• Journey mapping. Some public transit entities are using transport cards to map peoples’ journeys.  An example is the Transport of London, which is analyzing data from the Oyster card, a plastic smartcard used for bus and train travel. With the data it gathers, the Transport of London hopes to map journeys as a way of optimizing services.
  • Traffic management. With the ability to view traffic in real time, cities can use social media sites to inform commuters about traffic tie-ups or accidents, so those drivers can find different routes to take. An example of this trend in action can be found in the recent agreement between Swiss security firm AGT International and Cisco. The two companies are developing an IoT-enabled traffic management system that utilizes sensors in roads, license plate–reading systems, video cameras, and social media feeds to resolve traffic incidents in real time and give drivers an easier commute.
  • Emission reduction. Overall, by using the IoT to reroute and optimize traffic and create more efficient overall public transport, cities should also be able to lower emissions, producing a cleaner environment for residents.

Learning From Smarter Cars

The innovation isn’t just taking place in public transit operations and management. It’s also happening in cars. Consider these developments:

  • Electric-vehicle charging stations. Researchers in Germany have developed a sensor that delivers analytical data from electric-car charging stations. The tiny device can measure the charging current and even detect fraud, so charging station managers can take action if needed.
  • Driverless cars. Once the stuff of sci-fi films, the car without a driver is now a reality. Such vehicles rely on a large number of sensors that work alongside GPS data, propelling the cars safely and efficiently around the city.
  • Connected cars. Increasingly, modern cars come are smarter than ever, equipped with tons of cameras and sensors to help drivers watch the road and check blind spots while driving. Now, cars themselves are becoming sensors, automatically sending data about traffic and road conditions to government and transportation agencies, which can then use that info to optimize traffic. Data can also be sent to car manufacturers, who can monitor the wear and tear on a vehicle’s parts.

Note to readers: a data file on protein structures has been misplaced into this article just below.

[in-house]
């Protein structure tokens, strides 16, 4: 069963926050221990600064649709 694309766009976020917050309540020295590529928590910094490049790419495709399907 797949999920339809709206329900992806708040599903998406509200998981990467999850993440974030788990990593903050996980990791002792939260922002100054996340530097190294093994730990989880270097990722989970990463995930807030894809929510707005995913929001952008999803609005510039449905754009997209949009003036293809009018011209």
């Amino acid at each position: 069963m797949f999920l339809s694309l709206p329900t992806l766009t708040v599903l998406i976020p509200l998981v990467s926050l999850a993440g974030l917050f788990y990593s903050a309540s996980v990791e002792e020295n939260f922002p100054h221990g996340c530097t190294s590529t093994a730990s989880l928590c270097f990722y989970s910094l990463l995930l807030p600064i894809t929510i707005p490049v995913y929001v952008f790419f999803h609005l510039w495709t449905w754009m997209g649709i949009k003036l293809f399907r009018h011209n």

• Crash detection. Crash detection systems like eCall can alert emergency service crews to accidents and provide the crash’s location information and the optimal route there. Soon to be required on all cars Europe, eCall automatically contacts emergency services after a crash, even if a passenger is unable to speak.

Your Challenge: Making it All Work

As developers, you’re surely excited about all the apps and other technologies that will be needed to enable smart transport. The smart transport trend will only grow bigger, and so will the number of opportunities for you. But you have to keep in mind that all these systems are very big and very data-heavy, and the software you work on must have security, connectivity, and data transport front and center. The Golgi solution can help—it handles security by managing point-to-point encryption via SSL/TLS, and it is designed to ensure reliable data delivery. Taking advantage of Golgi will make it easier for you to develop some of these massive smart transport apps.

In the meantime, I hope you check back for Part 3 in this series. We’ll be talking a lot more about the challenges and opportunities coming your way, and we’ll shine a bigger spotlight on some of today’s truly innovative connected cities.

See how CEP engines, stream processing engines, flow based programming engines and other popular rule-based technologies perform against seven IoT-specific criteria.


Published at DZone with permission of

Opinions expressed by DZone contributors are their own.

{{ parent.title || parent.header.title}}

{{ parent.tldr }}

{{ parent.urlSource.name }}